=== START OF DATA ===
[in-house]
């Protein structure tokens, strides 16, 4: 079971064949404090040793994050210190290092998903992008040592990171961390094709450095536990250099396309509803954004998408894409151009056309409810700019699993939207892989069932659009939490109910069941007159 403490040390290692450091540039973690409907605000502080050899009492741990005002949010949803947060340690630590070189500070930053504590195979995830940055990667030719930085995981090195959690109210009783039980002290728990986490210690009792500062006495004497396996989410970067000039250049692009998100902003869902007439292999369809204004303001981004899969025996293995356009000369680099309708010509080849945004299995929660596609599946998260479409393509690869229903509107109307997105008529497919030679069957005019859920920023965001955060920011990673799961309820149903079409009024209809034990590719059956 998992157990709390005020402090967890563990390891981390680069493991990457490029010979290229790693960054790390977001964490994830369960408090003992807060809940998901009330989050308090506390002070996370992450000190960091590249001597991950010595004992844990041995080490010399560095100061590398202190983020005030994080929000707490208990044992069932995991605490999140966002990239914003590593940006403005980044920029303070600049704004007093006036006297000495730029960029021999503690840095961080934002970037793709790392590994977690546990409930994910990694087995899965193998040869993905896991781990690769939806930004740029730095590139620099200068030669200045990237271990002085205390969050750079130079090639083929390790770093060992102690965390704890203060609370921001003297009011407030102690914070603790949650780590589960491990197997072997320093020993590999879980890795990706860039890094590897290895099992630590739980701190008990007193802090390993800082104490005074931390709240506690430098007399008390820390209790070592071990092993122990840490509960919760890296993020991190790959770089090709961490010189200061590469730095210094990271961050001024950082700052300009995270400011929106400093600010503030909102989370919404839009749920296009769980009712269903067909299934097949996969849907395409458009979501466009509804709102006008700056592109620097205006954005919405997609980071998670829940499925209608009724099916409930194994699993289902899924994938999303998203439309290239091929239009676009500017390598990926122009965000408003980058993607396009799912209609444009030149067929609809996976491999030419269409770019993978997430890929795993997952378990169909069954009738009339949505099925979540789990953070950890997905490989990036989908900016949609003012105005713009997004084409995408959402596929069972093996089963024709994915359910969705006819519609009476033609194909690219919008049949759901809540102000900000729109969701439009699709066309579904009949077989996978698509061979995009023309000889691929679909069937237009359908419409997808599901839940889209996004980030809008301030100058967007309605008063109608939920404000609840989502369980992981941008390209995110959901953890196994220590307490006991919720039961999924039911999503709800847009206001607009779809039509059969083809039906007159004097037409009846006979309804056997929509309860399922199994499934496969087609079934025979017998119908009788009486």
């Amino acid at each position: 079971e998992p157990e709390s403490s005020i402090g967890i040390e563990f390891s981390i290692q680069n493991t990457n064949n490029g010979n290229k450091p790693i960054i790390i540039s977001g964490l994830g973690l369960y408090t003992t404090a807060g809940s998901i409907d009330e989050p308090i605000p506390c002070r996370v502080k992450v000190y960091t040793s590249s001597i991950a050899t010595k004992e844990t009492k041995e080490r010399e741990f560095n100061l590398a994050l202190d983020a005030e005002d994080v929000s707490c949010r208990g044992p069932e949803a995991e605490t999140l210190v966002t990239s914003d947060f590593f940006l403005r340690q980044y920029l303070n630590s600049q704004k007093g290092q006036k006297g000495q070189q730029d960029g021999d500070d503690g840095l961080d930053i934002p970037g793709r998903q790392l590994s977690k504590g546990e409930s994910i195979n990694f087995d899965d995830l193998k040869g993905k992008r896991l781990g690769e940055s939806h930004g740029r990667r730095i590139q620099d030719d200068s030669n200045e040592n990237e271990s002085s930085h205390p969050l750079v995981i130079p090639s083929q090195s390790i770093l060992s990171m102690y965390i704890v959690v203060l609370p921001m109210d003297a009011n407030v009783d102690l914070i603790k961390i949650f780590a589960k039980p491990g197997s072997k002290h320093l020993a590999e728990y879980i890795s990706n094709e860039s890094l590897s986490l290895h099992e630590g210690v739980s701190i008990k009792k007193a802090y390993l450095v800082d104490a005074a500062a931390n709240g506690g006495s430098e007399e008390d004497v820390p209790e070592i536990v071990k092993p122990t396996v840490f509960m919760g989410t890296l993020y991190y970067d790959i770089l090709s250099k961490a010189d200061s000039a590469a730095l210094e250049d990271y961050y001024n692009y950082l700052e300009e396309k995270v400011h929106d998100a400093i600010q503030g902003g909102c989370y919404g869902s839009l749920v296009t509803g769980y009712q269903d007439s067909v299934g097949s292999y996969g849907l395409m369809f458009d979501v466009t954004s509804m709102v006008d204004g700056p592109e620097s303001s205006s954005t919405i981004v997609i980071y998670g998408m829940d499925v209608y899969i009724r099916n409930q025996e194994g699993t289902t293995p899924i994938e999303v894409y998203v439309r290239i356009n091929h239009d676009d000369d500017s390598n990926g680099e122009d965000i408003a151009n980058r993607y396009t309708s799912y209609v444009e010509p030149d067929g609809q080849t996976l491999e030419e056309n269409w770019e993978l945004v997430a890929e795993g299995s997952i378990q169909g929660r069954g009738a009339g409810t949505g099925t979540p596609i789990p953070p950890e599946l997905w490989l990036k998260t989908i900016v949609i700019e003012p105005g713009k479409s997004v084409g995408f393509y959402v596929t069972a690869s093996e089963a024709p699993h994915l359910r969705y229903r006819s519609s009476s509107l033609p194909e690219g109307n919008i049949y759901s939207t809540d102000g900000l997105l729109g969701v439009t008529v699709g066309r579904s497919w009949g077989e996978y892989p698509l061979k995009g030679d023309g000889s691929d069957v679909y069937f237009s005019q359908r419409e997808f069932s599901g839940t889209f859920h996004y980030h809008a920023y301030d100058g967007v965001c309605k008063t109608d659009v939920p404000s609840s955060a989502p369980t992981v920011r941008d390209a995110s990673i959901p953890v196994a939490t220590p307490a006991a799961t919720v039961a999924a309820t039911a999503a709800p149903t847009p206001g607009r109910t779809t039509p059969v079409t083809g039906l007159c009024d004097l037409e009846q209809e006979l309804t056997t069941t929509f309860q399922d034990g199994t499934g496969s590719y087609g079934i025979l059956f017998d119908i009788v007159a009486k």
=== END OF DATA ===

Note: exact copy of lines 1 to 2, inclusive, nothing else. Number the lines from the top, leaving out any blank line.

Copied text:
[in-house]
């Protein structure tokens, strides 16, 4: 079971064949404090040793994050210190290092998903992008040592990171961390094709450095536990250099396309509803954004998408894409151009056309409810700019699993939207892989069932659009939490109910069941007159 403490040390290692450091540039973690409907605000502080050899009492741990005002949010949803947060340690630590070189500070930053504590195979995830940055990667030719930085995981090195959690109210009783039980002290728990986490210690009792500062006495004497396996989410970067000039250049692009998100902003869902007439292999369809204004303001981004899969025996293995356009000369680099309708010509080849945004299995929660596609599946998260479409393509690869229903509107109307997105008529497919030679069957005019859920920023965001955060920011990673799961309820149903079409009024209809034990590719059956 998992157990709390005020402090967890563990390891981390680069493991990457490029010979290229790693960054790390977001964490994830369960408090003992807060809940998901009330989050308090506390002070996370992450000190960091590249001597991950010595004992844990041995080490010399560095100061590398202190983020005030994080929000707490208990044992069932995991605490999140966002990239914003590593940006403005980044920029303070600049704004007093006036006297000495730029960029021999503690840095961080934002970037793709790392590994977690546990409930994910990694087995899965193998040869993905896991781990690769939806930004740029730095590139620099200068030669200045990237271990002085205390969050750079130079090639083929390790770093060992102690965390704890203060609370921001003297009011407030102690914070603790949650780590589960491990197997072997320093020993590999879980890795990706860039890094590897290895099992630590739980701190008990007193802090390993800082104490005074931390709240506690430098007399008390820390209790070592071990092993122990840490509960919760890296993020991190790959770089090709961490010189200061590469730095210094990271961050001024950082700052300009995270400011929106400093600010503030909102989370919404839009749920296009769980009712269903067909299934097949996969849907395409458009979501466009509804709102006008700056592109620097205006954005919405997609980071998670829940499925209608009724099916409930194994699993289902899924994938999303998203439309290239091929239009676009500017390598990926122009965000408003980058993607396009799912209609444009030149067929609809996976491999030419269409770019993978997430890929795993997952378990169909069954009738009339949505099925979540789990953070950890997905490989990036989908900016949609003012105005713009997004084409995408959402596929069972093996089963024709994915359910969705006819519609009476033609194909690219919008049949759901809540102000900000729109969701439009699709066309579904009949077989996978698509061979995009023309000889691929679909069937237009359908419409997808599901839940889209996004980030809008301030100058967007309605008063109608939920404000609840989502369980992981941008390209995110959901953890196994220590307490006991919720039961999924039911999503709800847009206001607009779809039509059969083809039906007159004097037409009846006979309804056997929509309860399922199994499934496969087609079934025979017998119908009788009486």